Richard Strauss (1864–1949) wrote four chamber music works for mixed wind ensemble: Serenade in E flat for thirteen winds, Op. 7; Suite in B flat for thirteen winds, Op. 4; Sonatina No. 1 in F for sixteen winds, and Sonatina No. 2 in E flat for sixteen winds. These works mark the beginning and end of Strauss's compositional career: the first two pieces were written in 1881 and 1884 respectively, and the last two were written in 1943–1944. By identifying similarities and differences in Strauss's compositional techniques in his four chamber works for winds, and in the tone poems Don Juan and Ein Heldenleben, this treatise gives readers an historical and stylistic perspective to help make informed performance choices. Comparisons of the wind chamber works to the selected tone poems gives the reader perspective on Strauss's wind writing in an orchestral setting that chronologically bridges the gap between both groups of chamber works.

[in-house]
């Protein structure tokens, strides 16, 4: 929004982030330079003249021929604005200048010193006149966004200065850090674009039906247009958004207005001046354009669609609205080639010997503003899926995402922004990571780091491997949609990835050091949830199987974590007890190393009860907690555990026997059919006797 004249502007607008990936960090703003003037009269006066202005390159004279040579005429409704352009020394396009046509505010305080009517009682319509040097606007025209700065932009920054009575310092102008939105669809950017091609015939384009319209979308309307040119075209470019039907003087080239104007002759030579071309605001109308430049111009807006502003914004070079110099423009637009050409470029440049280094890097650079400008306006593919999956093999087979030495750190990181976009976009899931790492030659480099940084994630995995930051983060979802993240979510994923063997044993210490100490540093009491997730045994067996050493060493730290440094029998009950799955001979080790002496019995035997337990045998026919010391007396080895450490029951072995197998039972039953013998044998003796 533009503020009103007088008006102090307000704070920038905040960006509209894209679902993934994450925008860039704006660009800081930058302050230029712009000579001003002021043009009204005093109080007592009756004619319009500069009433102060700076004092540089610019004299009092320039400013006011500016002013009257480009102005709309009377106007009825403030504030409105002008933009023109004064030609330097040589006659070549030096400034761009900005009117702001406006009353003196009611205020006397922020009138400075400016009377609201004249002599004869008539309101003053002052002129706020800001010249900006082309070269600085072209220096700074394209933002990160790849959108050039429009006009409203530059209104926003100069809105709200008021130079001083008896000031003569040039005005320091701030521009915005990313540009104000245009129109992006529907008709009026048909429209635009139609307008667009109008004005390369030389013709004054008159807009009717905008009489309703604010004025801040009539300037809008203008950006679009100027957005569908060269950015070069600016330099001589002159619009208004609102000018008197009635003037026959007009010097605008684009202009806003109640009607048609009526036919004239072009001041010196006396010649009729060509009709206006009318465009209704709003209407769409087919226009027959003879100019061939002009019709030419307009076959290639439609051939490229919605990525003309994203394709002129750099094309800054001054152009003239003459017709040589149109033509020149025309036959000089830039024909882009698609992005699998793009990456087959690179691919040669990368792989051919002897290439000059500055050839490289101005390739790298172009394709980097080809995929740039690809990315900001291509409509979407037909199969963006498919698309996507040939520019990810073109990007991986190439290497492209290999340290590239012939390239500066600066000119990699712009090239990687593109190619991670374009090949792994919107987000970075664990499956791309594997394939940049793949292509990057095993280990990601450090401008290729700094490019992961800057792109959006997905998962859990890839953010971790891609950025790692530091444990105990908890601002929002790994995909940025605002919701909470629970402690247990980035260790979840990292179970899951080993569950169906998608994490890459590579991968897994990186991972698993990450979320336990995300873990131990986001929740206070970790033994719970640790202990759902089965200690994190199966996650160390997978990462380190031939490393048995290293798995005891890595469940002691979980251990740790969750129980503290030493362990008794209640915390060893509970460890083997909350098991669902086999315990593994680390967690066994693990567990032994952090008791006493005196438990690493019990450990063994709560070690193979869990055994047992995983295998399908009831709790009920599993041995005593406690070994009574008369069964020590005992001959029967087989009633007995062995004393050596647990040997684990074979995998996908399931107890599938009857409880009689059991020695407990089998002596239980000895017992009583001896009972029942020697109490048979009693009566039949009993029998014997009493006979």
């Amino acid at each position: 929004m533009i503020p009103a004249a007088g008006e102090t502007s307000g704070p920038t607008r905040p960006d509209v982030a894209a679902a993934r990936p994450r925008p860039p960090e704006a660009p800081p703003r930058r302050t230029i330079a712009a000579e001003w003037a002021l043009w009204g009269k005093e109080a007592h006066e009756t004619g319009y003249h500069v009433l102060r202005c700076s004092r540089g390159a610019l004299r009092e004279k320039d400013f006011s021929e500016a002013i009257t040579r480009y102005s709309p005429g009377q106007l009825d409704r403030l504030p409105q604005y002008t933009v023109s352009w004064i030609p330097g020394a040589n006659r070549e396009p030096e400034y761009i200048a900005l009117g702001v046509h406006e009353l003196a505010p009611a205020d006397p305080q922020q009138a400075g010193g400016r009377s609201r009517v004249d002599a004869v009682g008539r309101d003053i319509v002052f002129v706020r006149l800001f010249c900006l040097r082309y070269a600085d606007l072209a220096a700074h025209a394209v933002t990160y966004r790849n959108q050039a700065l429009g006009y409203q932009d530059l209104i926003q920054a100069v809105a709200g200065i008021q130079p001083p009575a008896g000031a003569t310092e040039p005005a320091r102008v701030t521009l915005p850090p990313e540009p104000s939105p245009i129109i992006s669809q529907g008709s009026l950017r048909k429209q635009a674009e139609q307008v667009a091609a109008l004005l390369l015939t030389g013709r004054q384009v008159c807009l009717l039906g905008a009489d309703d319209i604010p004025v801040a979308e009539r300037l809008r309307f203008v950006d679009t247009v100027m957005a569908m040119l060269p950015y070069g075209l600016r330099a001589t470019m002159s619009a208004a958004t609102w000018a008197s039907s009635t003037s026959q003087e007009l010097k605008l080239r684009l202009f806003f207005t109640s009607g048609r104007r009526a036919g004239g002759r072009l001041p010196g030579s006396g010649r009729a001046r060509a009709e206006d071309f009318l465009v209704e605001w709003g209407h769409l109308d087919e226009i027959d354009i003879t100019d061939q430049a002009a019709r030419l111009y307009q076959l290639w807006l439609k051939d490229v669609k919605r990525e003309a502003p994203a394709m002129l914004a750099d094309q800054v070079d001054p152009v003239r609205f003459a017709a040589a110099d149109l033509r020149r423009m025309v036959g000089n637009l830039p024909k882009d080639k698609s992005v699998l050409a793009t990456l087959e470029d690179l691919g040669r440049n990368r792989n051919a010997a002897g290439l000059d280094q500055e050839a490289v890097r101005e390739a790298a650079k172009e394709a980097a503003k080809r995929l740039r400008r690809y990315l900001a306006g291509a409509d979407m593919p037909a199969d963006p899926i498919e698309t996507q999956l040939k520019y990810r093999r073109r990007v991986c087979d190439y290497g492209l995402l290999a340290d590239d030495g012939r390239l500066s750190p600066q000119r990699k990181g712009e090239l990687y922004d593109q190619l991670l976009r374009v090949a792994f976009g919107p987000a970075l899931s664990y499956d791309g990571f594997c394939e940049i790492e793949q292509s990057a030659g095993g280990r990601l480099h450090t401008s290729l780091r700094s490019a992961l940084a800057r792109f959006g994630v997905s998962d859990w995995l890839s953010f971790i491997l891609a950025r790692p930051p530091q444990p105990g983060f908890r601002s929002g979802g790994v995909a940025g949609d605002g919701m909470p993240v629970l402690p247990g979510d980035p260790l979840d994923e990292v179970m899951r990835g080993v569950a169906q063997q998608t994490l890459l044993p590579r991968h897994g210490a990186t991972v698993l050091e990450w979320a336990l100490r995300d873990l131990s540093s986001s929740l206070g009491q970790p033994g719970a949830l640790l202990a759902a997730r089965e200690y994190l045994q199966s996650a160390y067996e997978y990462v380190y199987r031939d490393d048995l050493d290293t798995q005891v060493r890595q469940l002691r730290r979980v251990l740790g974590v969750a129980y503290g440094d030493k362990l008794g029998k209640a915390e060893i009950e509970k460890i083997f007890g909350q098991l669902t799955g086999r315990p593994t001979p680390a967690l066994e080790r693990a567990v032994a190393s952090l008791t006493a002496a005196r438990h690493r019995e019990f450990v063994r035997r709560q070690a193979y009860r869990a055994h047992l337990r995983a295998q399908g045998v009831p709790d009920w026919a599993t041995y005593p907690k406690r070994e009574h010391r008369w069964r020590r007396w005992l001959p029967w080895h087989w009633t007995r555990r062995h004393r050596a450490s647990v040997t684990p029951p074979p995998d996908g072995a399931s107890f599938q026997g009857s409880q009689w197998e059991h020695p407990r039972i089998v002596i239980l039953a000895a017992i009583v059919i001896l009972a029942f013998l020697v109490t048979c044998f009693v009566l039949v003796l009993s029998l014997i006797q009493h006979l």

The characteristics of Strauss's compositional style will be discussed. Specifically, the elements of orchestration, dynamics, character, range, instrumentation, and use of color will be the basis of an examination of the evolution of his writing. These elements become more complex, bold, and expansive as the composer matures. His earlier works are more traditional than later ones, with scalar melodies, and conventional instrumentation, range, dynamics, and use of color. As Strauss matures, his wind writing features wider intervals, a higher level of technical difficulty, and greater diversity of tone colors. These stylistic changes will be identified, and evidence of their evolution will be highlighted by comparisons to similar passages in other works.
|Advisor:||Ohlsson, Eric P.|
|Commitee:||Bish, Deborah, Clary, Richard, Keesecker, Jeffrey|
|School:||The Florida State University|
|School Location:||United States -- Florida|
|Source:||DAI-A 73/12(E), Dissertation Abstracts International|
|Keywords:||Chamber music, Strauss, Richard, Tone poems, Woodwind|
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